Mine warfare and dive teams from five countries have concluded the 18th iteration of Exercise Dugong at Fleet Base West, Rockingham in Western Australia.
Exercise DUGONG 19, an international mine countermeasure exercise hosted by the Royal Australian Navy, began on 11 November.
Forces from the US Navy, the British Royal Navy and the navies of Canada and New Zealand also participated in the exercise.
The two-week exercise was designed to increase interoperability among participating nations in maritime mine warfare.
The RAN stated that DUGONG allowed its personnel to train with partner nations in mine countermeasures and water space management.
Clearance Diving Team Four commanding officer lieutenant commander Ryan Post said: “DUGONG provides very shallow water mine countermeasure training, using both autonomous vehicles and clearance divers from participating nations.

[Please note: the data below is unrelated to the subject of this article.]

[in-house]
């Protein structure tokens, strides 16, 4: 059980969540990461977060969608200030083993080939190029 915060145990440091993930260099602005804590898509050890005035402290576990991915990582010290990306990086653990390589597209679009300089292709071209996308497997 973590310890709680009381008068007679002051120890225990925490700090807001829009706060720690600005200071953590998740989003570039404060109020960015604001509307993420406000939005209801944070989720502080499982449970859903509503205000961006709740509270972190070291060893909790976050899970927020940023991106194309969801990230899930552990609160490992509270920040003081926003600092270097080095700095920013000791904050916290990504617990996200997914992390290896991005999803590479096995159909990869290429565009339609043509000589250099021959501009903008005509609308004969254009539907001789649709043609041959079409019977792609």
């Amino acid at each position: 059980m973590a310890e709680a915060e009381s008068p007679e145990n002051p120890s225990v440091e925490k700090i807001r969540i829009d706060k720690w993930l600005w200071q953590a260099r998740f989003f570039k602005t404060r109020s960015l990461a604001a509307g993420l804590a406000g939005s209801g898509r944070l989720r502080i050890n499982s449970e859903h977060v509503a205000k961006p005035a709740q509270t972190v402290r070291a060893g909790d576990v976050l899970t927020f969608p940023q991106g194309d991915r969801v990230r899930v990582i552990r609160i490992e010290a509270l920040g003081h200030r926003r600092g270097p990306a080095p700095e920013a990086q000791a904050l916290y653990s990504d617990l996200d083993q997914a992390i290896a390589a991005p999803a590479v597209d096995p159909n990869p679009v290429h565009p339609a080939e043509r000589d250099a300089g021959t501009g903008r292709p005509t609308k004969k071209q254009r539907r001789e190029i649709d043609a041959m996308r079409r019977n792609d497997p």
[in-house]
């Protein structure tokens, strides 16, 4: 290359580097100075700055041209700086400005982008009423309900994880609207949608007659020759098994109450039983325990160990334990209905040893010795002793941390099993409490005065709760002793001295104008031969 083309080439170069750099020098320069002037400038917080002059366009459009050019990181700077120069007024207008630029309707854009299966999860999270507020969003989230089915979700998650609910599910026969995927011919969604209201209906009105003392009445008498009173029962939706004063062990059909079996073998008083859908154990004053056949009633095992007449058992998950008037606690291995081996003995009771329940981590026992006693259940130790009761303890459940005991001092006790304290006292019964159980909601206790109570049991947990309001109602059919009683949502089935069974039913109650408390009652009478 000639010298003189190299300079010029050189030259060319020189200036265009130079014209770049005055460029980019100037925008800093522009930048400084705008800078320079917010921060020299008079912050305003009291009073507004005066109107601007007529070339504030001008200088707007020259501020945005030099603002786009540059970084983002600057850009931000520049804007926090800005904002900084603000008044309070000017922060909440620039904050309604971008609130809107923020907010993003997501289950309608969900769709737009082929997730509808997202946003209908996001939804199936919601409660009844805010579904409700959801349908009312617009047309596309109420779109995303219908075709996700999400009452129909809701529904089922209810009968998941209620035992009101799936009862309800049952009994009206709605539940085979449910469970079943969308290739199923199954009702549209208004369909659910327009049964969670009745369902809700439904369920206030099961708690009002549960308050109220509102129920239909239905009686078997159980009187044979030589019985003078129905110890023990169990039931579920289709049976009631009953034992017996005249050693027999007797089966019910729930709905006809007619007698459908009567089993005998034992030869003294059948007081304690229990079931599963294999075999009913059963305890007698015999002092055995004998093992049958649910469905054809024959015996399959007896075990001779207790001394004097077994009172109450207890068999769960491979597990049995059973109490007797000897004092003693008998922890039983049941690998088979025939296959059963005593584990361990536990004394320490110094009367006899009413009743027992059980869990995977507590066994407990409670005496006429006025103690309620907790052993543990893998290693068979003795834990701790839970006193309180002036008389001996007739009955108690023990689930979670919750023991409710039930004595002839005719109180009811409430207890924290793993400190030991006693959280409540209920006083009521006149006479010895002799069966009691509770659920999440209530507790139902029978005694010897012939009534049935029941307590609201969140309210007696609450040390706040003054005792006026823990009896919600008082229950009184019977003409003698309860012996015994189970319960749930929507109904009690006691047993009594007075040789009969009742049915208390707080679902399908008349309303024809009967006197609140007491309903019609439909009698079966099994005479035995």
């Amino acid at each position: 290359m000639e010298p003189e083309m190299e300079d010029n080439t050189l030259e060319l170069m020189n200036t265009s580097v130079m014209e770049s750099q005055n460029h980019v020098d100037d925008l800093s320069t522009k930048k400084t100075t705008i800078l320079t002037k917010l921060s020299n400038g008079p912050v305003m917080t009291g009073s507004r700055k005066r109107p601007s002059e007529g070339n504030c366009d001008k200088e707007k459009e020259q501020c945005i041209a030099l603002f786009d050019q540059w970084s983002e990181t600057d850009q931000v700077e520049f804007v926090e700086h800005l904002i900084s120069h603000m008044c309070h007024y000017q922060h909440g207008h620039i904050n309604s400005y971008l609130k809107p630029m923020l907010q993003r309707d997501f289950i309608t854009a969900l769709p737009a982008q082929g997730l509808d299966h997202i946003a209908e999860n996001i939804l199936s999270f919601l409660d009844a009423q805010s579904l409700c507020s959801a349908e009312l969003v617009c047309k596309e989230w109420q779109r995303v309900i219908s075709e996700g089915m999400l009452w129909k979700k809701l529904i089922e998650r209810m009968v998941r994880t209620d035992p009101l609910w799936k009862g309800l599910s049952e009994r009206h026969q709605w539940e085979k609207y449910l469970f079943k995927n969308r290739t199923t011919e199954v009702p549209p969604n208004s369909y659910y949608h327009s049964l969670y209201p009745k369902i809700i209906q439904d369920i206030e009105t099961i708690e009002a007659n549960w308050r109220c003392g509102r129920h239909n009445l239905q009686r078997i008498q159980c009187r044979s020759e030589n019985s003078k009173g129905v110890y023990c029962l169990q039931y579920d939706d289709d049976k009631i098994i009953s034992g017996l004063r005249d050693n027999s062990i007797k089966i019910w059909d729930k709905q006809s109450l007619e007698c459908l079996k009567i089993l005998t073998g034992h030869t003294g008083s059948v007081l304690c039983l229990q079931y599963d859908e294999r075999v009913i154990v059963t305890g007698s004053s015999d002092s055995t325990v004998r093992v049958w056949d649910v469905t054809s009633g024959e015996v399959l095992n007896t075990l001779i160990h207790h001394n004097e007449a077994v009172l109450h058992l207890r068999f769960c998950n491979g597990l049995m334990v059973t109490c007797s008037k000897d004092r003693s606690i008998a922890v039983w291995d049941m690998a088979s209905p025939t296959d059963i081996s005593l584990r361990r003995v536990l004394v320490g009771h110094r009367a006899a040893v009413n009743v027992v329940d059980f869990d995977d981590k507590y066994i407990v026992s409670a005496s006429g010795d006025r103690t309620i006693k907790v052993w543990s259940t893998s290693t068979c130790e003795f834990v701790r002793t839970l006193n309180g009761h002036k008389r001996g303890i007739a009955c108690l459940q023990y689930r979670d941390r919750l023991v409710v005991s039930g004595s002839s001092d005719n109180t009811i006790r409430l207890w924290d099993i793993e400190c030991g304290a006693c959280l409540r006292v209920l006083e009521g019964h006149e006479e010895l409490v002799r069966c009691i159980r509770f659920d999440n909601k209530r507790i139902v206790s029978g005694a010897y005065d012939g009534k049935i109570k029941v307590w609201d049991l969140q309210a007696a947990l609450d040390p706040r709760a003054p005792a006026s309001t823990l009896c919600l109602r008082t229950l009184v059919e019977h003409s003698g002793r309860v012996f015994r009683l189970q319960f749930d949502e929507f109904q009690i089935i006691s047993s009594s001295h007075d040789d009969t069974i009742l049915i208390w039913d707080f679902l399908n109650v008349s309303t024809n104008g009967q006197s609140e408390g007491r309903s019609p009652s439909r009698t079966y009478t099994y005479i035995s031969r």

“By bringing in our coalition partners we can work on our integration and improve how we operate together in the area of very shallow water mine countermeasures.”
The field training exercise involved very shallow water mine countermeasures, counter-improvised explosive device, explosive ordnance disposal, expeditionary reconnaissance and clearance drills.
Participating forces practised contemporary mine warfare and dive salvage techniques during the exercise.
Royal Canadian Navy diving officer lieutenant Slava Khabiam said: “Canada has been participating in DUGONG for the past few years and the exercise is very beneficial for our team as it allows us to develop our ability to integrate into an international environment.
“This is important because in any mine countermeasure operation we would not be working on our own, but as an international team.”
Exercise DUGONG was first conducted in 1988.